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Friday, 24 January 2020

Review: The Grace Year

A gap year with a difference!

This very dark, speculative fiction novel follows a year in the life of sixteen-year-old Tierney James. 

The tradition is for the sixteen-year-old women of the village to live in an isolated compound for a year, away from their families, ostensibly to wear out their dangerous women’s magic (the sort that makes the otherwise pious men do risky and sinful things – could the symbolism be any stronger?), in order to return home to settle into their duties as wives or unwed servants or labourers.

The tag line reads 'No one speaks of the Grace Year, it’s forbidden.'But the girls know that a sizeable portion of the young women fail to return and those who survive are often disfigured in ghastly ways.

Tierney has always been fiercely independent. As young women may get chosen to be wives in the lead-up to the Grace Year, she has made sure that no man would pick her, as she prefers the freedom of the unglamorous role as a labourer. But to her utter disgust, somebody has! 

Although Tierney is baffled, it is not difficult for the reader to work out who her suitor was.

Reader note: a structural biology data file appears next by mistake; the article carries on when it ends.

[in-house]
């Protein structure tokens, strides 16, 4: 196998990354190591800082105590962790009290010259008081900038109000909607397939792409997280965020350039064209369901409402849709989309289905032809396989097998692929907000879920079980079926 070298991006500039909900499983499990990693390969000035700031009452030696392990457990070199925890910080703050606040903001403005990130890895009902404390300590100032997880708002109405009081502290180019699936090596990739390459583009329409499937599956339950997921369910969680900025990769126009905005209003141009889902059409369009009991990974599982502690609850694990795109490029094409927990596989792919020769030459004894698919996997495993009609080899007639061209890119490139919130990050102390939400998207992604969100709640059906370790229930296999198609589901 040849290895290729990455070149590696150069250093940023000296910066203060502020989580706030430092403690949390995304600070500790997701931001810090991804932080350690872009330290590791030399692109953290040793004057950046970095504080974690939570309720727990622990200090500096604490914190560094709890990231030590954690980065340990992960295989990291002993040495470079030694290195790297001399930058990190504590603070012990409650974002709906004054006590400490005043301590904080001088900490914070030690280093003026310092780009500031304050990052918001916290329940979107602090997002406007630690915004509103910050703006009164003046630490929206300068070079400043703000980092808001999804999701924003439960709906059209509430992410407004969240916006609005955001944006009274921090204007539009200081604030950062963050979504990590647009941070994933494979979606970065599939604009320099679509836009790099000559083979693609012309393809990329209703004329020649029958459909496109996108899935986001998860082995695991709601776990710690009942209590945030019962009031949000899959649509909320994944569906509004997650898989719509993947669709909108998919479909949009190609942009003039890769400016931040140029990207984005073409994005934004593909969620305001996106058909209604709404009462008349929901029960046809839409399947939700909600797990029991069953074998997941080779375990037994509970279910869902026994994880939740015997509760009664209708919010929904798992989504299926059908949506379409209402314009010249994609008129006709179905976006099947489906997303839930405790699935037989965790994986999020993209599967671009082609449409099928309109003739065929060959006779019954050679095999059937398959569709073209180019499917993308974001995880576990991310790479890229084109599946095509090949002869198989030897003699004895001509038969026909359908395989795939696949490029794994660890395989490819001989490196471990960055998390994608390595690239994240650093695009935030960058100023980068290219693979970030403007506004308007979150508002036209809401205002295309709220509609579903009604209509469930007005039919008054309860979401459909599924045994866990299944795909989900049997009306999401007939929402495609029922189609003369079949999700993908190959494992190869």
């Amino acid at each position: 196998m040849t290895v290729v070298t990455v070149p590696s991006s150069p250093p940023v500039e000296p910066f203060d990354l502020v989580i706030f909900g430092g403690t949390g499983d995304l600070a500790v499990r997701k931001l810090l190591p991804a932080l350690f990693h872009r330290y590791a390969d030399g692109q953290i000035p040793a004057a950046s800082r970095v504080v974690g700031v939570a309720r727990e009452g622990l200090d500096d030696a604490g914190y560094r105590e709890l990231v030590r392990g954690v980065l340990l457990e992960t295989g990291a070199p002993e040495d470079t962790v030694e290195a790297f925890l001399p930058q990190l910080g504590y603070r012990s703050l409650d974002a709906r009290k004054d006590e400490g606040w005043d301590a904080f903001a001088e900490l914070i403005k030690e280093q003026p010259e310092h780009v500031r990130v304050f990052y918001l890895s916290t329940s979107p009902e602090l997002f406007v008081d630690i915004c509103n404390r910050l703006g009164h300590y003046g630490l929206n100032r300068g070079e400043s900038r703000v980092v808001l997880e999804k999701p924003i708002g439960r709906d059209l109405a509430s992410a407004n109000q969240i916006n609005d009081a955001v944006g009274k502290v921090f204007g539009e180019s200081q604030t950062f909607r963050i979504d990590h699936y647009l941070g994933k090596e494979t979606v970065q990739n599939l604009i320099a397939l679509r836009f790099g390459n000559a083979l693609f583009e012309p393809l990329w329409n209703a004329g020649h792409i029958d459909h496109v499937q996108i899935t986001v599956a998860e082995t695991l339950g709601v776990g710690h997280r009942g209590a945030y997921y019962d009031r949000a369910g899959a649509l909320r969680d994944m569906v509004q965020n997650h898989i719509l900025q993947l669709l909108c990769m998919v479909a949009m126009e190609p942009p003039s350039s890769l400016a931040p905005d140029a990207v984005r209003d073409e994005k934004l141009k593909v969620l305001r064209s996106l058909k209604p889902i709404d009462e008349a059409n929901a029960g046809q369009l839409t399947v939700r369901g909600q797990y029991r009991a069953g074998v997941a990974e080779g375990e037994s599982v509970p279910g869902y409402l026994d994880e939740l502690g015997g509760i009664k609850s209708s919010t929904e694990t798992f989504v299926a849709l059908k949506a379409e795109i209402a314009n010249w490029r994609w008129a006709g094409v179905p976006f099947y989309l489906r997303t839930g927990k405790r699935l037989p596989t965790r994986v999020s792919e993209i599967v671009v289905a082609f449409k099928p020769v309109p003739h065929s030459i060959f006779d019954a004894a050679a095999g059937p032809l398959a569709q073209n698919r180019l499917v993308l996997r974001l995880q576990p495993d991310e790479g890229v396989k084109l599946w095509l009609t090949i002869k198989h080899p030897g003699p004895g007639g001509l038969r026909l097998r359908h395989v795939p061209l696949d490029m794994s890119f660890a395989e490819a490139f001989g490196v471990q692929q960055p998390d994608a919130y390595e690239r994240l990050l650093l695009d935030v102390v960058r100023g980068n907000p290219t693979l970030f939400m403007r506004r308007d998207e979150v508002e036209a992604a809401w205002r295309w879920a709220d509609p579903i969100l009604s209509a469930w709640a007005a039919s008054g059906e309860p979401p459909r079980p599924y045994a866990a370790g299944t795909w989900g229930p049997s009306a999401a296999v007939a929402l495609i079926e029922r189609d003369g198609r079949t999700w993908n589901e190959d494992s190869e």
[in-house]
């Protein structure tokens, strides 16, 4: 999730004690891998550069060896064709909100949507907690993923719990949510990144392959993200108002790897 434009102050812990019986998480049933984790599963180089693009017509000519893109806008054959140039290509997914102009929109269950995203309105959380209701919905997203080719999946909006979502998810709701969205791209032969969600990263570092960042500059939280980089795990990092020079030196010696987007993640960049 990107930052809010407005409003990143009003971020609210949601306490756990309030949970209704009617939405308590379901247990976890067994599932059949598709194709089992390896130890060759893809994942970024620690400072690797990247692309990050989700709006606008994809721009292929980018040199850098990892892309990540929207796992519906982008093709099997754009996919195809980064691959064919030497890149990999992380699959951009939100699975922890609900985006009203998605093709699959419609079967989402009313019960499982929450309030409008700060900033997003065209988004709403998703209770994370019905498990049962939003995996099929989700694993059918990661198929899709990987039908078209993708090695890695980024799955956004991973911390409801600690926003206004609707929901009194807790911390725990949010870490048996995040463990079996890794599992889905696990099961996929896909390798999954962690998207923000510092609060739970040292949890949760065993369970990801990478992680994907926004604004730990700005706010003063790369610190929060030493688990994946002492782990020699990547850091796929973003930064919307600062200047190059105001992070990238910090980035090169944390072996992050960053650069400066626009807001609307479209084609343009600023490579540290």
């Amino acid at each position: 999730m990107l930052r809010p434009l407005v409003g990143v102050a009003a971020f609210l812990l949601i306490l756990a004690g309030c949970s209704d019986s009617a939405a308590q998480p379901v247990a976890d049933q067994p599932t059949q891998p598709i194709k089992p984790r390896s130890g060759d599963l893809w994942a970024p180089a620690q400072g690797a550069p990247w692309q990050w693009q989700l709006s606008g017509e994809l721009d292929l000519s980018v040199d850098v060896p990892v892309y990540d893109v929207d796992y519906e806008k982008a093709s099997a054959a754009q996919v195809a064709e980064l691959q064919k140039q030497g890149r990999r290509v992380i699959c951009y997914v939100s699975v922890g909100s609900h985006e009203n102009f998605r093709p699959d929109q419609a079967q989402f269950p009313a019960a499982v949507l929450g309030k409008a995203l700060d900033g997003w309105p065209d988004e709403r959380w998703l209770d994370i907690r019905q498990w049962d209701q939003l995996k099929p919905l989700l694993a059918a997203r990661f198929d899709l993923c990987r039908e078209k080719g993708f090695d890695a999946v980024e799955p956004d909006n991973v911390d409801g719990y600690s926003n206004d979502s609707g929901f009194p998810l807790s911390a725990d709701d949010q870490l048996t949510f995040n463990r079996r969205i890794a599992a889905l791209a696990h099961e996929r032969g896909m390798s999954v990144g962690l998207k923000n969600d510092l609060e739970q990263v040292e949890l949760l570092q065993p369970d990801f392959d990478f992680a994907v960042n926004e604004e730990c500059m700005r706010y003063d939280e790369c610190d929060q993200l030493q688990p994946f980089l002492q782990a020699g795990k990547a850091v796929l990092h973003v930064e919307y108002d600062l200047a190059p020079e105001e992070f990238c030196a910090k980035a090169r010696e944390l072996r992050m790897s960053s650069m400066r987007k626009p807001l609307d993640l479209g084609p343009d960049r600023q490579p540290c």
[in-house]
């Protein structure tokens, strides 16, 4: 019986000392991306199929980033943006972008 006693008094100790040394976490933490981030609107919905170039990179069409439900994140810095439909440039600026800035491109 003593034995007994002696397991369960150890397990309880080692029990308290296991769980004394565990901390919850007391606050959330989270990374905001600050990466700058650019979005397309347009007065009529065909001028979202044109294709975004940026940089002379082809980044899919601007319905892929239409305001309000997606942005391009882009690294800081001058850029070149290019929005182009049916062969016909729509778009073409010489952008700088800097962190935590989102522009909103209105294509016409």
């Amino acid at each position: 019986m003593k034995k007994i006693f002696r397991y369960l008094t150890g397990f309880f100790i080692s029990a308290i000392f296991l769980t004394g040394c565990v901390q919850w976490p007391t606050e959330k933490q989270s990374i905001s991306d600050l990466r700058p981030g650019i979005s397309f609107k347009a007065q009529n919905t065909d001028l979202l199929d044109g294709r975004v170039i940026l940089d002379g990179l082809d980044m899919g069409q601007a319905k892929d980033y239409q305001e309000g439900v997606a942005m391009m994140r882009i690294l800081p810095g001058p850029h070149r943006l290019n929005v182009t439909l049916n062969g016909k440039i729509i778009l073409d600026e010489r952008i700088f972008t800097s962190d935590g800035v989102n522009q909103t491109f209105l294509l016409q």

The cohort of young women need to survive in a fort, surrounded by poachers in the woods who want nothing better than to harvest their organs – which will then be resold to the village as black market magical remedies. So it is in their interests to cooperate and not get kicked out. This book reads like a cross between The Hunger Games and The Lord of the Flies.

Tierney tries to be the voice of reason and to organise rations and a water supply. But doing so means that she questions the very existence of their magical powers – and quickly butts horns with the queen-bee girl. Tierney has to fight for her very right to remain within the walls of the fort.

Never one to accept her fate quietly, Tierney discovers some secrets and lies about not only the Grace Year, but about the beliefs and customs of their society. She rebels in a spectacular fashion, and in the process, reveals some confronting truths and encourages the girls to reject the lies told to them. The ending paves the way for a sequel. 

With its strongly feminist themes, this was the sort of book I had expected to enjoy. Instead, the recurring motif of men controlling every aspect of the women’s lives and valuing their bodies more than the individual person, was heavy handed. The ‘ick’ factor was upped to the max, and some of the gruesome deaths had the effect of distancing me emotionally from the action, rather than engaging me.

Nevertheless, an interesting concept.

Title: The Grace Year
Author: Kim Liggett
Publisher: Penguin, $32.99
Publication Date:  19 September, 2019
Format: Paperback
ISBN:  9781529100594
For ages: 14+
Type: Young Adult Fiction 

  


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